Also see Sharon's review of The Brothers Karamazov
On these terms, Blair has done a fairly creditable job of adapting the lengthy novel. He has streamlined the story, but still manages to fit a good deal of it in. Of course, Blair gives us the heart of the story: Nicholas's adventure as an "assistant schoolmaster" to Wackford Squeers, a brutal man who beats and starves the children in his care; and Nicholas's ultimate escape with the horribly mistreated Smike. Blair also gives good coverage to Nicholas' uncle, Ralph, the Scrooge-esque character who values all personal relationships in terms of pounds and shillings. But Blair also includes Nicholas' sister, Kate, and some of her adventures, including working at Madam Mantalini's dress shop and becoming subject to the unwanted attentions of Lord ("Sir," in the novel) Mulberry Hawk.
Of course, there are simplifications. Certain episodes take place off-stage or are omitted entirely. But Blair's adaptation is at its best when he simply combines several characters into one. Hawk, for example, takes on the role of all-purpose lech. It is Hawk whose attentions earn Kate the disdain of her supervisor at the dress shop (rather than the "old lord" of the novel), and he later takes the place of Arthur Gride as the man who tries to marry Madeline, the object of Nicholas's affection, for some money she didn't know she had. In the novel - and Edgar's adaptation - Hawk's own story is given greater detail, and requires the presence of several subsidiary characters who do not appear in this play. Blair gives up the depth of Hawk's original story arc in exchange for an expansion of his essence.
The result is a play that sets kindness, virtue, and the downtrodden (in the shape of Nicholas, Kate, and Smike) against avarice, evil, and cruelty (Ralph, Hawk, and Squeers). It's simple and straightforward (and, in contrast to A Christmas Carol, not without casualties), but it's still a good story, and a moving one.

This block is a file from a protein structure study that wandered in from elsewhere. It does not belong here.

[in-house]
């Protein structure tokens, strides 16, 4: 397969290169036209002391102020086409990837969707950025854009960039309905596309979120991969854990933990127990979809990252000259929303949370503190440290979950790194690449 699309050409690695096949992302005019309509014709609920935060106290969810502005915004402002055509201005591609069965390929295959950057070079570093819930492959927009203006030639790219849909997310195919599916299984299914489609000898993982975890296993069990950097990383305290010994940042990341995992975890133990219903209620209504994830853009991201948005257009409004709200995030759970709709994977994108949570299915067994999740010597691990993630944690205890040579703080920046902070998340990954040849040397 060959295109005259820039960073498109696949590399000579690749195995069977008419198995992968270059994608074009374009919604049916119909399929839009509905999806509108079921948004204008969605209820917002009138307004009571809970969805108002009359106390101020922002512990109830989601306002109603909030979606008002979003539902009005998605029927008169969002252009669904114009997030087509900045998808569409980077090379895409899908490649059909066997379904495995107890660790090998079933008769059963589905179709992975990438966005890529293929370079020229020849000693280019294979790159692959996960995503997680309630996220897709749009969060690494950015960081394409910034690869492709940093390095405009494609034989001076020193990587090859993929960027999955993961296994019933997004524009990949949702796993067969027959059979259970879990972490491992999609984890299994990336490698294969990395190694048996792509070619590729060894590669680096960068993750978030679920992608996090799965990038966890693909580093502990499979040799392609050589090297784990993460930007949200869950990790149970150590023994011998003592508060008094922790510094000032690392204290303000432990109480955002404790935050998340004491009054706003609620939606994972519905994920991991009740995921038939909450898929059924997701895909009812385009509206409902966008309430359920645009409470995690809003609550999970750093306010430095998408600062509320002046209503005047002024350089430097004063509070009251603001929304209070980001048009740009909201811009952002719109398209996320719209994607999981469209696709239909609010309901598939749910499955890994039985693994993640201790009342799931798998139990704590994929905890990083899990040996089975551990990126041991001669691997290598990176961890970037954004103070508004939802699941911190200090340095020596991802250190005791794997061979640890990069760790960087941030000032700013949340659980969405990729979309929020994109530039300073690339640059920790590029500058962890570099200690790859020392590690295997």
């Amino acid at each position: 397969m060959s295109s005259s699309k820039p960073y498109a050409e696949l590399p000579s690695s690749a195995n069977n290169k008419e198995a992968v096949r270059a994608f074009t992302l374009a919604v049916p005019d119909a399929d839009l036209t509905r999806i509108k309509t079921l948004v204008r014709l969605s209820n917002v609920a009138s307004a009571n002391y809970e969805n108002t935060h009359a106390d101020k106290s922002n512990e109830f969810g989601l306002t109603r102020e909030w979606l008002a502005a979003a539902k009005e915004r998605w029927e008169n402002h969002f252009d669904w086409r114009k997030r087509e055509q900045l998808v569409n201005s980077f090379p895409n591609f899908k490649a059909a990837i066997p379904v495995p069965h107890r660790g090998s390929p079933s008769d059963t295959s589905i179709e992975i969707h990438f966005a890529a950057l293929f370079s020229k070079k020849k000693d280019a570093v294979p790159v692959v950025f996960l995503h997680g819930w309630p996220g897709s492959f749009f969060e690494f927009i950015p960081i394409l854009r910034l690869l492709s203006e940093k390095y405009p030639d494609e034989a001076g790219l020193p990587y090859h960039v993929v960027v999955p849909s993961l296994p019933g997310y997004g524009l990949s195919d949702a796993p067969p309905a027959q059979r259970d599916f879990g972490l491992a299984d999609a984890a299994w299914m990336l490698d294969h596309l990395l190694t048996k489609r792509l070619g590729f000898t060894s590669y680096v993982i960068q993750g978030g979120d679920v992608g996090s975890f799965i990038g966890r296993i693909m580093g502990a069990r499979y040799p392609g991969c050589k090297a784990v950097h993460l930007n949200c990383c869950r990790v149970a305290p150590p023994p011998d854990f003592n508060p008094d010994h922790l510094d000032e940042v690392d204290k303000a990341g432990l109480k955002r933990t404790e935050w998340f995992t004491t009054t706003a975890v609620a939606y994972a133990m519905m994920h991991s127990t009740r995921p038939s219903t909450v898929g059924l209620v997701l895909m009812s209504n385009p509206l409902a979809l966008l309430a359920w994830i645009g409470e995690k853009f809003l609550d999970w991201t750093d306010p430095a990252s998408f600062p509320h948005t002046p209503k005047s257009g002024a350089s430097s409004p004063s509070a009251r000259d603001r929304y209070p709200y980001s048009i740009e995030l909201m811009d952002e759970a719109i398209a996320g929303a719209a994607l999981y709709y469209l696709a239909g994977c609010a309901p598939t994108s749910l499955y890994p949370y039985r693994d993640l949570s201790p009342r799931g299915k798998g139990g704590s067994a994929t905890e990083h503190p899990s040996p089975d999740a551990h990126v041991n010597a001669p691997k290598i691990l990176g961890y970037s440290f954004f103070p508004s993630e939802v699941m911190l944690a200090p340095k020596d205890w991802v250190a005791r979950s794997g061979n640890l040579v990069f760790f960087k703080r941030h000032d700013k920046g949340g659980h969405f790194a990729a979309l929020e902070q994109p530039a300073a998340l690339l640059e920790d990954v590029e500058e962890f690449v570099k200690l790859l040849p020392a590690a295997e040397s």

It's also a funny one. Blair's adaptation plays up the humor in the novel. Plenty of room is made at Squeers' school for his daughter Fanny to fall hopelessly, comically, in love with Nicholas. (Costume Designer Kiva Jump has created a truly hideous frilly dress for her, which she wears as though it is the most beautiful gown - and she the most beautiful princess - in the world.) Blair also includes an episode in which Nicholas' mother is wooed by the madman next door. And last, but definitely not least, we see what happens when Nicholas and Smike find themselves to be the newest members of a travelling theatre company.
The problem is that this adaptation isn't entirely sure when it should be funny and when it should be serious. When Nicholas ultimately turns on Squeers, there's a lot on the line - Nicholas knows he cannot turn to his uncle for assistance, and he is likely condemning himself (and his family) to a life of destitution. But the scene is not played as Nicholas' turning point, where he makes an absolute decision to do the right thing no matter what. Instead, it's played for laughs, with joyous music in the background. It does work in its way, but it makes the whole school plotline seem superficial.
The actors get the job done, with a couple of standouts. Joy Nash is exceptional in the double role of Kate's dress shop supervisor and the wife of the theatre company director. She is a dominating presence in both, creating comic characters not so much out of her lines, but how she says them (and reacts to others'). Jonathan P. Markanday brings an intensity to Mulberry Hawk which is quite effective. When he stares at Kate, you can almost see the thoughts in his mind, and they aren't rated PG. And Dominick Marrone and Frank Kesby get their share of laughs as the Cheerybles, two brothers who may actually share the same brain.
The production looks as though it was designed on a tight budget - the monochromatic cardboard cutout London in the background is a dead giveaway. There are some odd staging choices - sometimes characters have conversations without looking at each other, as they each face the audience directly rather than cheating out. And two chairs are pushed together to form a bench on which one character lies while another kneels in front of him facing entirely upstage and blocking the audience's view of the one on the bench. Director August Vivirito needs to find a way to show the audience both characters, while not losing their eye contact, in this pivotal scene.
If you go to Nicholas Nickleby expecting the same emotional experience you got with the Edgar adaptation, don't bother going. Without the 8 1/2 hour time investment, the payoff is substantially smaller. But if you go just to pick up your dash of Dickens this holiday season, and leave with a smile on your face, this production may be just the thing.
Nicholas Nickleby runs through January 15th, 2006 at the Flight Theatre at the Complex. Reservations Suggested: 310-869-7546.
The Production Company presents a new adaptation of Charles Dickens' Nicholas Nickleby. Written by Gregory Blair; Directed by August Vivirito. Production Stage Manager Vance Roi Reyes; Executive Producers August Vivirito, Gregory Blair; Producer TL Kolman; Set Design August Vivirito & David Clark Smith; Scenic Master Painter Scot Renfro; Set Construction Scot Renfro, David Clark Smith, Will Starr, Laura Walker; Costumes Kiva Jump; Ralph Nickleby's Suit & Ladies' Victorian Gowns Valentino's Costumes; Lighting Matt Richter; Nina Crummles Musical Staging Wendy Douglas; Dialect Coach John Basiulis.
Steven Connor - Ralph Nickleby